Prentis House is named for Katharine Prentis Murphy, an influential collector of antiques who donated many of the high-style 17th- and 18th-century furnishings on display in the house. The installation is one of the few surviving examples of the Colonial Revival aesthetic that was so prevalent in museum period rooms in the first half of the 20th century.
Prentis House is a saltbox built in Hadley, Massachusetts in 1773 and moved to the Museum in 1955. Its massive central chimney has seven flues that meet on the second floor in a huge beehive-shaped form.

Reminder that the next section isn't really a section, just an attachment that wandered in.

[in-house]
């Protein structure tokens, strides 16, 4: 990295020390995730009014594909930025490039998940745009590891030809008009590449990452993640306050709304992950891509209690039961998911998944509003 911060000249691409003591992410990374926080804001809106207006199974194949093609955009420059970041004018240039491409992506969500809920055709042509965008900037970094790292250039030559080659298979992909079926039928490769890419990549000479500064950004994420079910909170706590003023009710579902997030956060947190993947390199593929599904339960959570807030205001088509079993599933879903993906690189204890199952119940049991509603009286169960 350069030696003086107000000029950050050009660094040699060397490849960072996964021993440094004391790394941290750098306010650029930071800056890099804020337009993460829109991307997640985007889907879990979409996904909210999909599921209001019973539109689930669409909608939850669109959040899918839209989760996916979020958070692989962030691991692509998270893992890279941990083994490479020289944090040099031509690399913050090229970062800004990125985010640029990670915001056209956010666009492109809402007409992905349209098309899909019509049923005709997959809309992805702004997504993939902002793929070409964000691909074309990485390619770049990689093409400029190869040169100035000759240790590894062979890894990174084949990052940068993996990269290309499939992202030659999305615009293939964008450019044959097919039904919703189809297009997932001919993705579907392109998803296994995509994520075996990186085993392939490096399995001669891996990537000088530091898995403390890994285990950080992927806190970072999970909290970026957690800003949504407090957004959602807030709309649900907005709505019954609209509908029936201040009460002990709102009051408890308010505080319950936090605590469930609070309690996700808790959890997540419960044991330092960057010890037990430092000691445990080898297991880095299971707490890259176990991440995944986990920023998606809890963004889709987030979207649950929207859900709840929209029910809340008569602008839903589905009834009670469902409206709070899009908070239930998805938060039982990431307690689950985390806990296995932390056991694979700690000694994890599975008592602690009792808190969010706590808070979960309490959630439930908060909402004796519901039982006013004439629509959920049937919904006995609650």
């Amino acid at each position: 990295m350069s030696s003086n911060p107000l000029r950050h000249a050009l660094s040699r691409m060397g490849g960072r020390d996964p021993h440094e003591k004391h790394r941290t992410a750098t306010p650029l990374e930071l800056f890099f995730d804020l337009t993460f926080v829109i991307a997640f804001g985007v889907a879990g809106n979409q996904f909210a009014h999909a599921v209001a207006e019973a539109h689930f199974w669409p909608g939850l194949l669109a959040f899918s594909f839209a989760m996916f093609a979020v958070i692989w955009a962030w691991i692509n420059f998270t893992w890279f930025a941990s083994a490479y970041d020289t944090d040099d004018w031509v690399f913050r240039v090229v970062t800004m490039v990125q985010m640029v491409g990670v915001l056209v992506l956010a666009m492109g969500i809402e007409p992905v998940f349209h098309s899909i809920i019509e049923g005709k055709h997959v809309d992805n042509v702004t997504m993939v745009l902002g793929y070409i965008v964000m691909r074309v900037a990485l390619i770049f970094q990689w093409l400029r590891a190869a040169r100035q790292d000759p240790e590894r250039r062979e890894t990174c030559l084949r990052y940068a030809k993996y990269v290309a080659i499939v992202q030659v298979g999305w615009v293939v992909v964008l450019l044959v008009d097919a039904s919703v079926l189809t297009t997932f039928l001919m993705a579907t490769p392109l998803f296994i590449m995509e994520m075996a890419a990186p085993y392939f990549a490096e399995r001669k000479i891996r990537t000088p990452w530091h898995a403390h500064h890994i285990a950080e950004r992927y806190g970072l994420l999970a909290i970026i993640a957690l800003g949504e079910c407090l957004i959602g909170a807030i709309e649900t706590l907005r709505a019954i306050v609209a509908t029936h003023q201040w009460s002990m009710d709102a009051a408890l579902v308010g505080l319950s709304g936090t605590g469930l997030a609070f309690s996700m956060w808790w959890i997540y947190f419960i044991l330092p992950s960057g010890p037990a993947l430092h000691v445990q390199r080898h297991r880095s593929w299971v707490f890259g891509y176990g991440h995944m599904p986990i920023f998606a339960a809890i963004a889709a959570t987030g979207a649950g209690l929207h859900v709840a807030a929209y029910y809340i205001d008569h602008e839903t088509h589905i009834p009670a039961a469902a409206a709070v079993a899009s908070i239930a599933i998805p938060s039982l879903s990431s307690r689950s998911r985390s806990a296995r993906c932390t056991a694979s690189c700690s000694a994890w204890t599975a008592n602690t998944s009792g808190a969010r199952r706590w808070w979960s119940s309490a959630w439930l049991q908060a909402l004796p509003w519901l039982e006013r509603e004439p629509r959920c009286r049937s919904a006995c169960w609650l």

The house features William and Mary furniture, English delftware, stumpwork embroideries, and crewel bedhangings.